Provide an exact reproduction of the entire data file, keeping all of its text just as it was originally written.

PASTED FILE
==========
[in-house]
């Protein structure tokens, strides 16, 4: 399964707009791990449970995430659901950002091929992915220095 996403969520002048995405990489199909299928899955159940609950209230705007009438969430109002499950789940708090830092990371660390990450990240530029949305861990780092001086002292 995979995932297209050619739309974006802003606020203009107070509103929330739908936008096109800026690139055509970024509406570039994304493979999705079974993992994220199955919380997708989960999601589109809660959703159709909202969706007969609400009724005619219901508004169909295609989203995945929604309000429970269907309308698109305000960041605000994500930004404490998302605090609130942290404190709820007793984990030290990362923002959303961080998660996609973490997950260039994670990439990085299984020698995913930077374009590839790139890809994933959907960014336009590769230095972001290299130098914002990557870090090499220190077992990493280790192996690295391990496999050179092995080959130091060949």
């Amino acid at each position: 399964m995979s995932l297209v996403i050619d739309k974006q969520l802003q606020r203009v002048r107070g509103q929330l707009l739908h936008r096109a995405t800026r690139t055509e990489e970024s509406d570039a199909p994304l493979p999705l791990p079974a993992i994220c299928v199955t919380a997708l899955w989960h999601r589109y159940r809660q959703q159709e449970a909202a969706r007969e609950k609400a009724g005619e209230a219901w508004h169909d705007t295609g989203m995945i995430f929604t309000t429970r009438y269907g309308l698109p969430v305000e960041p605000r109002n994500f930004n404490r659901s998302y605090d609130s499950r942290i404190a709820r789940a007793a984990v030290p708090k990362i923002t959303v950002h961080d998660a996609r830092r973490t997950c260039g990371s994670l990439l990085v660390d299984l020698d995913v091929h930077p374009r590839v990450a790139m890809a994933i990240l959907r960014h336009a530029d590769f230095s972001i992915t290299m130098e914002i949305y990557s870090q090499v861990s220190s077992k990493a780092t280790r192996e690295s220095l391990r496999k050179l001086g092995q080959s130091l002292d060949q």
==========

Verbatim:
[in-house]
């Protein structure tokens, strides 16, 4: 399964707009791990449970995430659901950002091929992915220095 996403969520002048995405990489199909299928899955159940609950209230705007009438969430109002499950789940708090830092990371660390990450990240530029949305861990780092001086002292 995979995932297209050619739309974006802003606020203009107070509103929330739908936008096109800026690139055509970024509406570039994304493979999705079974993992994220199955919380997708989960999601589109809660959703159709909202969706007969609400009724005619219901508004169909295609989203995945929604309000429970269907309308698109305000960041605000994500930004404490998302605090609130942290404190709820007793984990030290990362923002959303961080998660996609973490997950260039994670990439990085299984020698995913930077374009590839790139890809994933959907960014336009590769230095972001290299130098914002990557870090090499220190077992990493280790192996690295391990496999050179092995080959130091060949």
């Amino acid at each position: 399964m995979s995932l297209v996403i050619d739309k974006q969520l802003q606020r203009v002048r107070g509103q929330l707009l739908h936008r096109a995405t800026r690139t055509e990489e970024s509406d570039a199909p994304l493979p999705l791990p079974a993992i994220c299928v199955t919380a997708l899955w989960h999601r589109y159940r809660q959703q159709e449970a909202a969706r007969e609950k609400a009724g005619e209230a219901w508004h169909d705007t295609g989203m995945i995430f929604t309000t429970r009438y269907g309308l698109p969430v305000e960041p605000r109002n994500f930004n404490r659901s998302y605090d609130s499950r942290i404190a709820r789940a007793a984990v030290p708090k990362i923002t959303v950002h961080d998660a996609r830092r973490t997950c260039g990371s994670l990439l990085v660390d299984l020698d995913v091929h930077p374009r590839v990450a790139m890809a994933i990240l959907r960014h336009a530029d590769f230095s972001i992915t290299m130098e914002i949305y990557s870090q090499v861990s220190s077992k990493a780092t280790r192996e690295s220095l391990r496999k050179l001086g092995q080959s130091l002292d060949q």